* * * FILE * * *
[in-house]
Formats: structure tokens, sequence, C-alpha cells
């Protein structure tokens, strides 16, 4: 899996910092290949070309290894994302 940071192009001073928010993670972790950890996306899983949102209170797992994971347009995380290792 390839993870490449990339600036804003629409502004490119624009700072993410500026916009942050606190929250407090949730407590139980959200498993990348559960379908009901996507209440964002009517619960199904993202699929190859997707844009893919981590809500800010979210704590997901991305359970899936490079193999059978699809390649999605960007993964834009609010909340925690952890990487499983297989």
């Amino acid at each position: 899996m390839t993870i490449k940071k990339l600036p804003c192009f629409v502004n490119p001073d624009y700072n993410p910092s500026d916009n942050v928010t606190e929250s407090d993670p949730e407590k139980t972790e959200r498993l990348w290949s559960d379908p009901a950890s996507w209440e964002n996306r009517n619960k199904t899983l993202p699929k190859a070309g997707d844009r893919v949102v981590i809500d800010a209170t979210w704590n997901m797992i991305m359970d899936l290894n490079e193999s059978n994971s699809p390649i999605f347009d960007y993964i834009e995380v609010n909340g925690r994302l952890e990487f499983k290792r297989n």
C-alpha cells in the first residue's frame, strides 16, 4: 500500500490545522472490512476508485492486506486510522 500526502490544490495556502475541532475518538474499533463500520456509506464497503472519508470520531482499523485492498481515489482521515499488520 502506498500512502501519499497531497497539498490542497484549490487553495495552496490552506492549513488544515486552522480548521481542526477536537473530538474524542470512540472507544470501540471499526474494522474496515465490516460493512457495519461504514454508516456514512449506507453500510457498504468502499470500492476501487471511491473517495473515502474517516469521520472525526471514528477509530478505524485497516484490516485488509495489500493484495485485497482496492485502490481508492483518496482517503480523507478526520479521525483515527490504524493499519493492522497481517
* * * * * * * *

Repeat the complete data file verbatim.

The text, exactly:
[in-house]
Formats: structure tokens, sequence, C-alpha cells
């Protein structure tokens, strides 16, 4: 899996910092290949070309290894994302 940071192009001073928010993670972790950890996306899983949102209170797992994971347009995380290792 390839993870490449990339600036804003629409502004490119624009700072993410500026916009942050606190929250407090949730407590139980959200498993990348559960379908009901996507209440964002009517619960199904993202699929190859997707844009893919981590809500800010979210704590997901991305359970899936490079193999059978699809390649999605960007993964834009609010909340925690952890990487499983297989």
């Amino acid at each position: 899996m390839t993870i490449k940071k990339l600036p804003c192009f629409v502004n490119p001073d624009y700072n993410p910092s500026d916009n942050v928010t606190e929250s407090d993670p949730e407590k139980t972790e959200r498993l990348w290949s559960d379908p009901a950890s996507w209440e964002n996306r009517n619960k199904t899983l993202p699929k190859a070309g997707d844009r893919v949102v981590i809500d800010a209170t979210w704590n997901m797992i991305m359970d899936l290894n490079e193999s059978n994971s699809p390649i999605f347009d960007y993964i834009e995380v609010n909340g925690r994302l952890e990487f499983k290792r297989n």
C-alpha cells in the first residue's frame, strides 16, 4: 500500500490545522472490512476508485492486506486510522 500526502490544490495556502475541532475518538474499533463500520456509506464497503472519508470520531482499523485492498481515489482521515499488520 502506498500512502501519499497531497497539498490542497484549490487553495495552496490552506492549513488544515486552522480548521481542526477536537473530538474524542470512540472507544470501540471499526474494522474496515465490516460493512457495519461504514454508516456514512449506507453500510457498504468502499470500492476501487471511491473517495473515502474517516469521520472525526471514528477509530478505524485497516484490516485488509495489500493484495485485497482496492485502490481508492483518496482517503480523507478526520479521525483515527490504524493499519493492522497481517